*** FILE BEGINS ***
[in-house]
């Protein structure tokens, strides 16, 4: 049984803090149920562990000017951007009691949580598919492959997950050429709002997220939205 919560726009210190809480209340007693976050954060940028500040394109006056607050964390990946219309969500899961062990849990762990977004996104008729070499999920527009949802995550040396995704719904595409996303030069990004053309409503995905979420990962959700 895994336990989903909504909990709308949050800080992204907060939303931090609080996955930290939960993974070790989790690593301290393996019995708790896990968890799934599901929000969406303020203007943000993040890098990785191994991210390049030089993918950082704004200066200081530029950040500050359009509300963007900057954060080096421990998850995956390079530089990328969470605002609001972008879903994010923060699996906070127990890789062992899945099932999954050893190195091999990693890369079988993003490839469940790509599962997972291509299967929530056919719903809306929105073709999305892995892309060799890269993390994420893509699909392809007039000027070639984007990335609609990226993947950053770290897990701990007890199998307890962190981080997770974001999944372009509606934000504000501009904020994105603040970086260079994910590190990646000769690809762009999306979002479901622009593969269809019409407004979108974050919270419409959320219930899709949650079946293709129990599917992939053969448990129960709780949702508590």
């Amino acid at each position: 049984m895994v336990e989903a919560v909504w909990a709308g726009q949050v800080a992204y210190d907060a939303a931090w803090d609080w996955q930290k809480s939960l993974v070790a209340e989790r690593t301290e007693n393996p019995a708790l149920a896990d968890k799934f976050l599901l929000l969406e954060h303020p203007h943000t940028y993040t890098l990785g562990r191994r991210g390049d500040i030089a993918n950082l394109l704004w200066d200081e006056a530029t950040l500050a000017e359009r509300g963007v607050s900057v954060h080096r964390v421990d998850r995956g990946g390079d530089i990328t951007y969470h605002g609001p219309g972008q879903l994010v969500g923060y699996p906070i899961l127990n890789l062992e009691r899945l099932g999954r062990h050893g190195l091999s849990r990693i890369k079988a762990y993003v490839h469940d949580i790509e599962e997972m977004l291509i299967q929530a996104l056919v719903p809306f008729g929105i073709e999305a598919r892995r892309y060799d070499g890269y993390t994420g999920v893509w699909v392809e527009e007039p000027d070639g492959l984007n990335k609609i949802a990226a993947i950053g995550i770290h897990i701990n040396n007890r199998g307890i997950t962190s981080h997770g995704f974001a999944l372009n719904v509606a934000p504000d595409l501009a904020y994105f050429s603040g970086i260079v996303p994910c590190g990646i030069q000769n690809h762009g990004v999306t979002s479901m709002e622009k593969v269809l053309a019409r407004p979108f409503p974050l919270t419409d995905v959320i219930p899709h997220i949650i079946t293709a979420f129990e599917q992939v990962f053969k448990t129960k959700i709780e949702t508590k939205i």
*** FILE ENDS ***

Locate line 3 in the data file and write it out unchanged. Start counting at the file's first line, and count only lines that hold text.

């Amino acid at each position: 049984m895994v336990e989903a919560v909504w909990a709308g726009q949050v800080a992204y210190d907060a939303a931090w803090d609080w996955q930290k809480s939960l993974v070790a209340e989790r690593t301290e007693n393996p019995a708790l149920a896990d968890k799934f976050l599901l929000l969406e954060h303020p203007h943000t940028y993040t890098l990785g562990r191994r991210g390049d500040i030089a993918n950082l394109l704004w200066d200081e006056a530029t950040l500050a000017e359009r509300g963007v607050s900057v954060h080096r964390v421990d998850r995956g990946g390079d530089i990328t951007y969470h605002g609001p219309g972008q879903l994010v969500g923060y699996p906070i899961l127990n890789l062992e009691r899945l099932g999954r062990h050893g190195l091999s849990r990693i890369k079988a762990y993003v490839h469940d949580i790509e599962e997972m977004l291509i299967q929530a996104l056919v719903p809306f008729g929105i073709e999305a598919r892995r892309y060799d070499g890269y993390t994420g999920v893509w699909v392809e527009e007039p000027d070639g492959l984007n990335k609609i949802a990226a993947i950053g995550i770290h897990i701990n040396n007890r199998g307890i997950t962190s981080h997770g995704f974001a999944l372009n719904v509606a934000p504000d595409l501009a904020y994105f050429s603040g970086i260079v996303p994910c590190g990646i030069q000769n690809h762009g990004v999306t979002s479901m709002e622009k593969v269809l053309a019409r407004p979108f409503p974050l919270t419409d995905v959320i219930p899709h997220i949650i079946t293709a979420f129990e599917q992939v990962f053969k448990t129960k959700i709780e949702t508590k939205i």